Pentaho also makes it incredibly easy, via its built in wizard, to copy one table at a time, or multiple tables all at once. The system has been built so intelligently that if any tables with the same name as the one(s) being copied already exist on the destination database, Pentaho will automatically generate an ALTER TABLE script accordingly (instead of CREATE) in order to facilitate data transfer upon job execution. The system is a little too smart for its own good, actually, since if one wished to copy multiple tables into a target database very easily, the wizard is certainly the way to go, however, be advised that it won’t let you modify the destination table name with any distinguishing prefixes or alternative names of any kind, as the wizard assumes it will need to create each table first and copy it over using the same name throughout, so a little added granularity on that front would have been nice, but it’s still easier to make minor adjustments to a plethora of automatically generated transform operations (if need be), then to map them all out from scratch. If possible, try to have an empty database reserved just for the target tables (if they are to be used for staging, for example) and run an auto-truncate script every x hours depending on the frequency such an operation needed to occur, if more than once. Otherwise, if there are already tables with the same names in the target database as from the source, it will dynamically verify this at runtime, and then it WILL alter them and append its source data to whatever remains within the altered table(s). Of course, one can also just set up each operation manually very easily as well.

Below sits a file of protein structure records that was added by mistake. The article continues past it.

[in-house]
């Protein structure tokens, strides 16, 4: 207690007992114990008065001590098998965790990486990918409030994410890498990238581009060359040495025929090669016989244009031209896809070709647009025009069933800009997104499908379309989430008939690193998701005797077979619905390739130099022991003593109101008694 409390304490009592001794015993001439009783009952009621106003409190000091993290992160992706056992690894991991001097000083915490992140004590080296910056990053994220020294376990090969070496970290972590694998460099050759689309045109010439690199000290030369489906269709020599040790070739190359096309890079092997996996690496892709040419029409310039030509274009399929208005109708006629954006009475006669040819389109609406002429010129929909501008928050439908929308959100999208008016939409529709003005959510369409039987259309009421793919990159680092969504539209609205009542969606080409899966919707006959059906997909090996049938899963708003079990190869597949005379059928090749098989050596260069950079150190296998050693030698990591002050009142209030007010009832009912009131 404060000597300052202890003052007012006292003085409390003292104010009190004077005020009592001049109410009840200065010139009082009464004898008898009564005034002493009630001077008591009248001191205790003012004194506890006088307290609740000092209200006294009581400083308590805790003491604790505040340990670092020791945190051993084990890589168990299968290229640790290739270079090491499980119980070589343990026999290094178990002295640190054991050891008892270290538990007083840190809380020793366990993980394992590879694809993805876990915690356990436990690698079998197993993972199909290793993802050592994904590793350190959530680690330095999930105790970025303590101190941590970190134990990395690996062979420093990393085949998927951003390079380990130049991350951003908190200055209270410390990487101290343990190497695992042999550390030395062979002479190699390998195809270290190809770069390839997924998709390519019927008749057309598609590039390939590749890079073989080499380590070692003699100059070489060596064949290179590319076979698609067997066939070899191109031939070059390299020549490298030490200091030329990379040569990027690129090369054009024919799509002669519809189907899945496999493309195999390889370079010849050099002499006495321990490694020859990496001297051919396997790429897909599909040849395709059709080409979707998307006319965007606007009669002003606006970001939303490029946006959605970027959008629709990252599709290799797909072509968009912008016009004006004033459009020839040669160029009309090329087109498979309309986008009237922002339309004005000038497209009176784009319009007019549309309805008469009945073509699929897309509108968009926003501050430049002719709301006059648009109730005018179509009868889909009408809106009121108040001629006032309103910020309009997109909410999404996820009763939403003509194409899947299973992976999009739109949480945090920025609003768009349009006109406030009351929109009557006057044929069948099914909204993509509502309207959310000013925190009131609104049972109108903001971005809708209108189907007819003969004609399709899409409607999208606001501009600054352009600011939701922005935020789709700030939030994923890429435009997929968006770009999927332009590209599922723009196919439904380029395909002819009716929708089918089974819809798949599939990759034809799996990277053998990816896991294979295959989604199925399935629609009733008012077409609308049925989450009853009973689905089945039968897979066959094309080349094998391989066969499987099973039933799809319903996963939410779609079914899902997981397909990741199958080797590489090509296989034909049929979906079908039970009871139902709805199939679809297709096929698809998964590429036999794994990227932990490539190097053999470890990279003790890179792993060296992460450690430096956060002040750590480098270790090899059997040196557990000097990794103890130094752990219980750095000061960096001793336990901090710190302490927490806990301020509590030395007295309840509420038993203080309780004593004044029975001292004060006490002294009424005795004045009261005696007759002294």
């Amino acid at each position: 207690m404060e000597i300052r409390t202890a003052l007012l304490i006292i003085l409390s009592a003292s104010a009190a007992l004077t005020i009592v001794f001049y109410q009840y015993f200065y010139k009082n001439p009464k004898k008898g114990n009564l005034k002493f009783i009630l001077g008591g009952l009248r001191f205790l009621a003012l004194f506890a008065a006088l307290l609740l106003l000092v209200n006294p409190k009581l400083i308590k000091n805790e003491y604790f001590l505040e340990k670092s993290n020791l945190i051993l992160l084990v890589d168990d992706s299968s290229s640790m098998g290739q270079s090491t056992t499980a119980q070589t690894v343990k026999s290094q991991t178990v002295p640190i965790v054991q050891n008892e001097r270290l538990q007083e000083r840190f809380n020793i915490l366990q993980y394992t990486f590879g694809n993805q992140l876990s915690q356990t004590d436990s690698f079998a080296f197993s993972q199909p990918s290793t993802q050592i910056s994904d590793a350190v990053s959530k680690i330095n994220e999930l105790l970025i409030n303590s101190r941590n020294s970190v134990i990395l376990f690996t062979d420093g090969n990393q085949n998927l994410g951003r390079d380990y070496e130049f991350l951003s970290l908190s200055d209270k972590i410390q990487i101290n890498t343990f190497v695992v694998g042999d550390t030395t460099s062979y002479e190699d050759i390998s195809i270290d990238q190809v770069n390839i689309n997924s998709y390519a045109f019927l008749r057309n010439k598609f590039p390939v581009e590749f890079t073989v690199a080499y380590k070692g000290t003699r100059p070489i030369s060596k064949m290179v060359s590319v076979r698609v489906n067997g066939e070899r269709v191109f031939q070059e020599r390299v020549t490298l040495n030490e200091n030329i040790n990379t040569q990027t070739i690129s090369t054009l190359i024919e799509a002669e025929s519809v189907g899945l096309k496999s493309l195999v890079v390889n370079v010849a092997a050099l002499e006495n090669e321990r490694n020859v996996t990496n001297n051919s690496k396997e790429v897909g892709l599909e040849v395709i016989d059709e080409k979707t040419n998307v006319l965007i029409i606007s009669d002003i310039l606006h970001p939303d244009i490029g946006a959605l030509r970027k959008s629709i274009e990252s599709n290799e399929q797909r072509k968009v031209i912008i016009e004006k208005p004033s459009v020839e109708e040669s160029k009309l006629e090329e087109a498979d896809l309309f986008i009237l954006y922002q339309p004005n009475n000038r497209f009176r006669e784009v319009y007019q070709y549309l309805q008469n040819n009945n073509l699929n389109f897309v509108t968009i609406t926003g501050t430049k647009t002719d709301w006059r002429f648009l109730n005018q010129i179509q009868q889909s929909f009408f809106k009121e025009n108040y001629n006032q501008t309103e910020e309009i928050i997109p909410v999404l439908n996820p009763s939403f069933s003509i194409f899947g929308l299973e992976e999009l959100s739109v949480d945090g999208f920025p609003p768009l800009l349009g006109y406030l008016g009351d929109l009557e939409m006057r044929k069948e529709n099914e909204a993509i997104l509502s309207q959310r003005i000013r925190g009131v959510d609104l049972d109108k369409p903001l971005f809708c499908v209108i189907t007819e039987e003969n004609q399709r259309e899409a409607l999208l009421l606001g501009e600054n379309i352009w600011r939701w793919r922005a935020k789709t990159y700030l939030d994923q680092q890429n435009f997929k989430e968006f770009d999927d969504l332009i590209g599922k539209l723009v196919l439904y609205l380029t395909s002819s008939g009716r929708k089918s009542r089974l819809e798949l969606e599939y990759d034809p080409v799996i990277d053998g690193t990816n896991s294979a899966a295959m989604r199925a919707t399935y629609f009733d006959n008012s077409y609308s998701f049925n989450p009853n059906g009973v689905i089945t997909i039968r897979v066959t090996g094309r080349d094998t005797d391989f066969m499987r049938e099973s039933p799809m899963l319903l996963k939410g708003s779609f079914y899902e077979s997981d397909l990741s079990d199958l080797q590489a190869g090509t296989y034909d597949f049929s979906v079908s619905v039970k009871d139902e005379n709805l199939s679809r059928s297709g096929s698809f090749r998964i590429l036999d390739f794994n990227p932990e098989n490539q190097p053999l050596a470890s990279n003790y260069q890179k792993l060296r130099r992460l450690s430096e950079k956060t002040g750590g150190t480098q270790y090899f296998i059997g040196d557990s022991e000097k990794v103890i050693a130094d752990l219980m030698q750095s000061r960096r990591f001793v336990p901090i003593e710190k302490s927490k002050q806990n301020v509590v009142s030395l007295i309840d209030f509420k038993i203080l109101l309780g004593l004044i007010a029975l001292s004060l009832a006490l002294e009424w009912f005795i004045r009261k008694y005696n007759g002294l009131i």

For secure file transfers, PDI comes ready built with put and get operations for FIPS, SFTP, SSH2, and of course the totally unsecured FTP option as well, if you want it, but who wants to use that anymore (unless, of course, you fit Microsoft’s idea of the average user as someone who apparently doesn’t care about such things like security anyhow!)?
     
    Speaking of which, Pentaho also gives you the option to both encrypt and decrypt those precious files you’re securely transferring with PGP, and even to verify the signature(s) with PGP as well while you’re doing it. There are built-in input and output components for MongoDb, Json, Hadoop, Cassandra, Amazon EMR Job Executor, S3, Teradata, Google Analytics, SAP, Salesforce, XBase, Pentaho Reporting, and every other database and file format variety you would hope for and certainly expect from an ETL suite of winning proportions like this one. There’s even an automatic documentation generator to provide simple documentation of the jobs being created and executed. Do any of these exist, let alone come bundled with, SSIS?
     
    Considering how prominent and widely used they are becoming (if they haven’t become prominent already), it’s kind of odd that they aren’t included, but then that’s Microsoft I guess: always trying to corrall everyone into their own proprietary, and shrinking, marketspace. Need to incorporate lookup operations written in REST?
     
    You’ll have to build your own little app if you want to run it as part of an SSIS package, but PDI comes with its own REST client as part of its wide retinue of other lookup operations, out the gate. You can even run a credit card validation as part of the standard set of components that come ready-made in this freely available and robust ETL solution. You’d think I was trying to sell it, but what is there to sell really? 
     
    This is open source software at its finest. And the documentation available for it isn’t lacking either. If you’re looking for a worthy alternative to Microsoft’s SSIS for data integration projects of any scope and size, you really owe it to yourself to give Pentaho Data Integration a try. I’m sure glad I did, and I can’t wait to try out all of its features and be there as it grows… even as I grow further away from the platform I encountered it on, and meet it on another ever increasingly challenging arena for Microsoft: that of the OS variety.